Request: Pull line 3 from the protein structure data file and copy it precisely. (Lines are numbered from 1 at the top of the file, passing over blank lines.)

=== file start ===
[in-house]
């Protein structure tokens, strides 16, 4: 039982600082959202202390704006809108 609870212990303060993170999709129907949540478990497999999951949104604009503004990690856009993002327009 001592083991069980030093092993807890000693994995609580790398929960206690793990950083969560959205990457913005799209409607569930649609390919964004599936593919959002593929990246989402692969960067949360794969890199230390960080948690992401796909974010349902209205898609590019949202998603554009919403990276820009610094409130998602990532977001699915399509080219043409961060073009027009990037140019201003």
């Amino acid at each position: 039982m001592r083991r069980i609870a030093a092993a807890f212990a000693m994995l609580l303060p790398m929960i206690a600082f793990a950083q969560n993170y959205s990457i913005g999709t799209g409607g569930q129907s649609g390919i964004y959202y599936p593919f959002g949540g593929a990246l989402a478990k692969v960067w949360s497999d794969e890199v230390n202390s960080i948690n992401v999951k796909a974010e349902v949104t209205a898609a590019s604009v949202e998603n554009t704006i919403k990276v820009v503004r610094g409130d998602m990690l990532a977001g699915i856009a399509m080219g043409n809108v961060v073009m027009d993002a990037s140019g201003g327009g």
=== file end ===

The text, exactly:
């Amino acid at each position: 039982m001592r083991r069980i609870a030093a092993a807890f212990a000693m994995l609580l303060p790398m929960i206690a600082f793990a950083q969560n993170y959205s990457i913005g999709t799209g409607g569930q129907s649609g390919i964004y959202y599936p593919f959002g949540g593929a990246l989402a478990k692969v960067w949360s497999d794969e890199v230390n202390s960080i948690n992401v999951k796909a974010e349902v949104t209205a898609a590019s604009v949202e998603n554009t704006i919403k990276v820009v503004r610094g409130d998602m990690l990532a977001g699915i856009a399509m080219g043409n809108v961060v073009m027009d993002a990037s140019g201003g327009g």